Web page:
5 Tips to Avoid Awkward Networking

January 31, 2017

Scenes from 2nd San Francisco Wednesdays popup. Photo by Peter Brock.


Originally published on TWIGG How To


It's the start of a new year and most of us are getting our networking calendars in queue. I don't know about you, but I tend to look at those events I signed up for in advance and sigh with trepidation. I'm an extroverted introvert, so while I do like mingling occassionally I also find it 10x more exhausting than my extrovert counterparts. But businesses don't build themselves, so as I've been working the last few years on my culinary consulting firm and Wednesdays, I've learned some good tips to ease up on the networking pain we all feel. Hopefully with some of these tips in your arsenal, your next networking event will feel less intimidating, and maybe even open the door to let you have some fun!


1) Integrate some fun facts into your “elevator pitch” (a short, prepared speech that explains what your organization does).

It is a good thing when you meet new people at a networking event, but that also means they don’t know anything about you. Practice a few tried-and-true blurbs about yourself in front of the mirror so you can slide easily into answering questions like “What do you do?” or “How did you find out about this?” or “How do you like [your field]?” This is the bulk of what you'll be saying all night, so I find adding a few fun facts about yourself can really make this interaction much less tedious. I'd be more apt to remember the deli owner who also enjoys jet-skiing around the Hudson, wouldn't you? If this sounds a little bit like a recital and work in one, you are right – but by making your answers to these commonplace questions a no-brainer for yourself, it alleviates the burden of that element of the networking event right off the bat.


2) Challenge others with interesting questions.

Everyone at networking events know and oblige the boring questions (see #1) but sifting through the crowd usually involves more work than the first few generic remarks. Asking someone their thoughts on an article you read related to their industry, for instance, sets you apart as someone who is more engaged and genuinely interested in discussion. Even something light-hearted like asking a stranger’s opinion on a mass news topic (i.e. should the Avengers receive political oversight?) spurs the conversation beyond small-talk to a lively conversation. If you’re not someone who can think of questions like this on the fly, think of a few easy and approachable topics you want to talk about before you go! No one will know you prepared and you’ll have more fun talking about topics you’re interested in and get to know everyone better.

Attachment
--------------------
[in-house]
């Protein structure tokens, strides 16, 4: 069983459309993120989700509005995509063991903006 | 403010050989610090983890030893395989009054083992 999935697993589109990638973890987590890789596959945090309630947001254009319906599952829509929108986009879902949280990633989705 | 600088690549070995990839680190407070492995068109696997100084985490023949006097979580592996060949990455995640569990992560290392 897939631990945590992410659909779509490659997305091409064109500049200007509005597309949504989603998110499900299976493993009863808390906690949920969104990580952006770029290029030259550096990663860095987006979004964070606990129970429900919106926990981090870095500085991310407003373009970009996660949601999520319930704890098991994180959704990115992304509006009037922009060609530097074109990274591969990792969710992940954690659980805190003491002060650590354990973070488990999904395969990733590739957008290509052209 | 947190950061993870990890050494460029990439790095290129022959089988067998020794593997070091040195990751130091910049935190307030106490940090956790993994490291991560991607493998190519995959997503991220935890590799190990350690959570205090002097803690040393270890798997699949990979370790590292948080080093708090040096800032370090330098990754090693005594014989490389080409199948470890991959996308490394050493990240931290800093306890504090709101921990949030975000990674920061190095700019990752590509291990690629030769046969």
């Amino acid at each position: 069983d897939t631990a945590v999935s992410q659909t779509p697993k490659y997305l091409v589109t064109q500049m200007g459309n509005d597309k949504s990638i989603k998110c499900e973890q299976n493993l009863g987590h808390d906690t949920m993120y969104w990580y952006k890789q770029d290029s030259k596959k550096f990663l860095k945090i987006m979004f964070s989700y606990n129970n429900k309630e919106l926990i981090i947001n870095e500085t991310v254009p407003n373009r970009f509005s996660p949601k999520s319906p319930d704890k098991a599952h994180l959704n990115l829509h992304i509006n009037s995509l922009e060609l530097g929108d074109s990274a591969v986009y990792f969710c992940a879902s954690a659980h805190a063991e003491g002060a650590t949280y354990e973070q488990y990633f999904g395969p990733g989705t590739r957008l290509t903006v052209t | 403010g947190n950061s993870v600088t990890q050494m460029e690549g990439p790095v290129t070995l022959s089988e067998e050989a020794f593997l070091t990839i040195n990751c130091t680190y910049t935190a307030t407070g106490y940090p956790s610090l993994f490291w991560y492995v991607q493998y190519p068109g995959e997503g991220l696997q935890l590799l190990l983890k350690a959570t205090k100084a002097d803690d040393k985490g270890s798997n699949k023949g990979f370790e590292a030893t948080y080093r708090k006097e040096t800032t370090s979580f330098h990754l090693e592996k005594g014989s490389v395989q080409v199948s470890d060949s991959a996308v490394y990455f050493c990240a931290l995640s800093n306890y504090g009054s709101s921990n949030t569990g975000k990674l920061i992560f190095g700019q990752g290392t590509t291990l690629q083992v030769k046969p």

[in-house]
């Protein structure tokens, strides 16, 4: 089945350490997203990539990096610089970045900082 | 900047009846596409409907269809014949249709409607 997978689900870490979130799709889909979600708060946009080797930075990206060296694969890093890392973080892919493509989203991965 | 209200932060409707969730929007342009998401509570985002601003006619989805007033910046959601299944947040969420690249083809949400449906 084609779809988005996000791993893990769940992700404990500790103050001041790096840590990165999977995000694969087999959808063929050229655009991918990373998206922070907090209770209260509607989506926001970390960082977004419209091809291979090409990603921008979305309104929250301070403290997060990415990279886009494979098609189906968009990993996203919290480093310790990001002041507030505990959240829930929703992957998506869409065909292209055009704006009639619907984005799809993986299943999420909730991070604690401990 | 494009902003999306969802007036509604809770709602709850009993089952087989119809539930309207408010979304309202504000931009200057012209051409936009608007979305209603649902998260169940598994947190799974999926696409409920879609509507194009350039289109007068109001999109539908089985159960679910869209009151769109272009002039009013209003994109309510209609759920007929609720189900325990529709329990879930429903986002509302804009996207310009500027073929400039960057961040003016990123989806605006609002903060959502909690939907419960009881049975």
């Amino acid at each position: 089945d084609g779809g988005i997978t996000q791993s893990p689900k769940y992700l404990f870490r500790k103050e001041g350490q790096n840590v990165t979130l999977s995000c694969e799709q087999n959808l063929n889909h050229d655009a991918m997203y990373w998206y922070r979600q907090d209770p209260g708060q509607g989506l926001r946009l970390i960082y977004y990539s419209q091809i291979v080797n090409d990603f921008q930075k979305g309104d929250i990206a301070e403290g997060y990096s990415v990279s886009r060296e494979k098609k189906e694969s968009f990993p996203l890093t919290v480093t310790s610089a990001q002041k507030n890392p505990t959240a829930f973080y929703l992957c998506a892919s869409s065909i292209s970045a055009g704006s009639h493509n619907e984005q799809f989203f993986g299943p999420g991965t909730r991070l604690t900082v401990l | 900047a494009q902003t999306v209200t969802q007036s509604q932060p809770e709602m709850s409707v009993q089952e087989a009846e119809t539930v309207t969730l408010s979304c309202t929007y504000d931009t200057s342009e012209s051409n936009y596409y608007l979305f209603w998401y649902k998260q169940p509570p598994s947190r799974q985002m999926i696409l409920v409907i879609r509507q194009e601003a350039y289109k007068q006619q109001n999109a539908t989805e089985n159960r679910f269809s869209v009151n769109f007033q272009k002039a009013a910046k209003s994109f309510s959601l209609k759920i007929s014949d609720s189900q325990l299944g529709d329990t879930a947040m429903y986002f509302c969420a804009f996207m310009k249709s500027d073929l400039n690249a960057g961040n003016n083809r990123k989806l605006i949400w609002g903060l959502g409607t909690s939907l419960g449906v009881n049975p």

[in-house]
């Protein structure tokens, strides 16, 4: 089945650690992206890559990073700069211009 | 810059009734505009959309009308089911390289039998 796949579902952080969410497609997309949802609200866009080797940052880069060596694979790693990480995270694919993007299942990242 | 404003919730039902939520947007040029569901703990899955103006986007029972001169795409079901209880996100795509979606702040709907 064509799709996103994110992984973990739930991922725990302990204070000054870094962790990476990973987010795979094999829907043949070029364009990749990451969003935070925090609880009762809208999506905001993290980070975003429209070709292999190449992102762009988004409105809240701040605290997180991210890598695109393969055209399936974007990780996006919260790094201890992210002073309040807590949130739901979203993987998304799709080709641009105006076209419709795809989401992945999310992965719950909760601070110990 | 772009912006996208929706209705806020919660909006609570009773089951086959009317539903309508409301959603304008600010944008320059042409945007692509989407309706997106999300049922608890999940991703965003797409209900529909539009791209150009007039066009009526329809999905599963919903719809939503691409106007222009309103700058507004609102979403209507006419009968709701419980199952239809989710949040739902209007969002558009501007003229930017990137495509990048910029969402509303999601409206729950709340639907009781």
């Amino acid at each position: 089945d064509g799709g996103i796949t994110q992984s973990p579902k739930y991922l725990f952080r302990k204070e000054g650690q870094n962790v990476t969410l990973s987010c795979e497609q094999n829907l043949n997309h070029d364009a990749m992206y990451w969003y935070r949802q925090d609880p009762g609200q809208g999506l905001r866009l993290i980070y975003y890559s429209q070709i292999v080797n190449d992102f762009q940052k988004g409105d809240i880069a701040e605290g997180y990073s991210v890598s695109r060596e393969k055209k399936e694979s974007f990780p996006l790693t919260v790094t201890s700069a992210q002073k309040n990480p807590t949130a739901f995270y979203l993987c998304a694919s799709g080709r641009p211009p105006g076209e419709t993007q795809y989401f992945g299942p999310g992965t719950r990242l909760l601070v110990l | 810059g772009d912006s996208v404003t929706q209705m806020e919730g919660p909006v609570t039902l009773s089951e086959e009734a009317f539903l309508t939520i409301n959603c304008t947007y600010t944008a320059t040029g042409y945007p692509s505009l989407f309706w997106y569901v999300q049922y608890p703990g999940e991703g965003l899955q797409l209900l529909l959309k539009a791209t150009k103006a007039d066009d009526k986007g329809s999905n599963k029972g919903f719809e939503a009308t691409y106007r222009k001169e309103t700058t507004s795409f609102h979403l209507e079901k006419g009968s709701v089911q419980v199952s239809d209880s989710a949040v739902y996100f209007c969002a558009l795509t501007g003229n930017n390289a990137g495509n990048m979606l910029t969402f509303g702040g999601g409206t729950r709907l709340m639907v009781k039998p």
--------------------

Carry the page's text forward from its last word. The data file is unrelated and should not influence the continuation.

3) Have a goal and set a time limit.

For those who especially dread networking, it is mentally helpful to set an end time to when you will leave the event. However, this means you now do not have indefinite amounts of time to network, so you need to have some goals in mind. Everyone networks for different reasons, and networking “just to network” usually results in nothing actionable or useful to you. Is your goal to meet the keynote speaker and ask him/her a few questions? If so, make sure you’re seated close to the front of the stage and have your question topics (see #2) available and ready once the speaker finishes. If your goal is to pitch your business to potential clients, make sure to have your business card ready, your name tag displaying your business name, and a have a quick pitch to tell people. Now the best part of having a goal? Once you achieve your goal, you can go home early (if you want) and feel good about yourself!


4) Learn how to leave a conversation gracefully.

Do you ever get stuck in a long conversation with one person at a networking event? We all do. There’s a few different ways to gracefully ease yourself out of a conversation, but one that also leaves a good impression is for you to connect that person with a new person. It could be someone you just met or a friend of yours, but try to make the connection one that makes sense for both parties (i.e. “It’s really cool you’re so into murals, you should totally meet my friend who is an artist on the side.”) If you’re still stuck and coming up empty on leads, be direct when excusing yourself – awkwardly saying you’re going to “get more wine” doesn’t leave a good impression. A great way to use your goal (see #3) is to cut certain conversations short: “I’ve had a great time chatting with you, but I have to leave by 9pm and my goal for the night was to ask [speaker] a few questions” is an excellent and professional leeway to leave.


5) Talk about the food/drink.

When all else fails, chat about food or drink. Instead of saying it's "delicious" - maybe some more colorful commentary about flavors or texture. Do keep it complimentary – you don’t know if it’s been sponsored and you just happen to be talking to said generous donor :) 

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